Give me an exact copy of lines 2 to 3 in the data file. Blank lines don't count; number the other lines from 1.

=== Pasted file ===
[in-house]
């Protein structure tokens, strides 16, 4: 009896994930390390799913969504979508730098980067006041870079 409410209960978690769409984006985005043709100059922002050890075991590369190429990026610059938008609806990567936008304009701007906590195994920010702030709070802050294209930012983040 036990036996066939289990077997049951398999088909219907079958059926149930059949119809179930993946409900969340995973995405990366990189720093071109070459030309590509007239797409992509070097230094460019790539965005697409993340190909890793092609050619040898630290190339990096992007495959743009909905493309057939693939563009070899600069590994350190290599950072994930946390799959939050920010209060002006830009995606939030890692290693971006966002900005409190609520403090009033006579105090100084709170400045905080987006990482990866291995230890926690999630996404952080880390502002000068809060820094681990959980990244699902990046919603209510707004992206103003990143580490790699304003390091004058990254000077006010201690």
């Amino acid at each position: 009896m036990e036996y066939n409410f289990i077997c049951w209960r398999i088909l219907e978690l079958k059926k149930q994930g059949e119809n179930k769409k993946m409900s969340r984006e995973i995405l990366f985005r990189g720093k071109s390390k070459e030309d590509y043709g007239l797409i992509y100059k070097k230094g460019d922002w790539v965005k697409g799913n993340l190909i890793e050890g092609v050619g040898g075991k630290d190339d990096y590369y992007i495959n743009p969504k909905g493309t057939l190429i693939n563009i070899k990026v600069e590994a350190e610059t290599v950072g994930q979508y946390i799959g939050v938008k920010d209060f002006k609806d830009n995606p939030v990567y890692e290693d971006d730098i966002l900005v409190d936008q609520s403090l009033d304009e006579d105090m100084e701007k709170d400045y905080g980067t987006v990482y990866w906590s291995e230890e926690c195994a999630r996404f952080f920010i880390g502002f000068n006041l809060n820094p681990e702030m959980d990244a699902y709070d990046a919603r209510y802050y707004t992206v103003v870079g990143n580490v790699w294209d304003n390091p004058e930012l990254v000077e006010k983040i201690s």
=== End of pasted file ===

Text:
């Protein structure tokens, strides 16, 4: 009896994930390390799913969504979508730098980067006041870079 409410209960978690769409984006985005043709100059922002050890075991590369190429990026610059938008609806990567936008304009701007906590195994920010702030709070802050294209930012983040 036990036996066939289990077997049951398999088909219907079958059926149930059949119809179930993946409900969340995973995405990366990189720093071109070459030309590509007239797409992509070097230094460019790539965005697409993340190909890793092609050619040898630290190339990096992007495959743009909905493309057939693939563009070899600069590994350190290599950072994930946390799959939050920010209060002006830009995606939030890692290693971006966002900005409190609520403090009033006579105090100084709170400045905080987006990482990866291995230890926690999630996404952080880390502002000068809060820094681990959980990244699902990046919603209510707004992206103003990143580490790699304003390091004058990254000077006010201690």
């Amino acid at each position: 009896m036990e036996y066939n409410f289990i077997c049951w209960r398999i088909l219907e978690l079958k059926k149930q994930g059949e119809n179930k769409k993946m409900s969340r984006e995973i995405l990366f985005r990189g720093k071109s390390k070459e030309d590509y043709g007239l797409i992509y100059k070097k230094g460019d922002w790539v965005k697409g799913n993340l190909i890793e050890g092609v050619g040898g075991k630290d190339d990096y590369y992007i495959n743009p969504k909905g493309t057939l190429i693939n563009i070899k990026v600069e590994a350190e610059t290599v950072g994930q979508y946390i799959g939050v938008k920010d209060f002006k609806d830009n995606p939030v990567y890692e290693d971006d730098i966002l900005v409190d936008q609520s403090l009033d304009e006579d105090m100084e701007k709170d400045y905080g980067t987006v990482y990866w906590s291995e230890e926690c195994a999630r996404f952080f920010i880390g502002f000068n006041l809060n820094p681990e702030m959980d990244a699902y709070d990046a919603r209510y802050y707004t992206v103003v870079g990143n580490v790699w294209d304003n390091p004058e930012l990254v000077e006010k983040i201690s």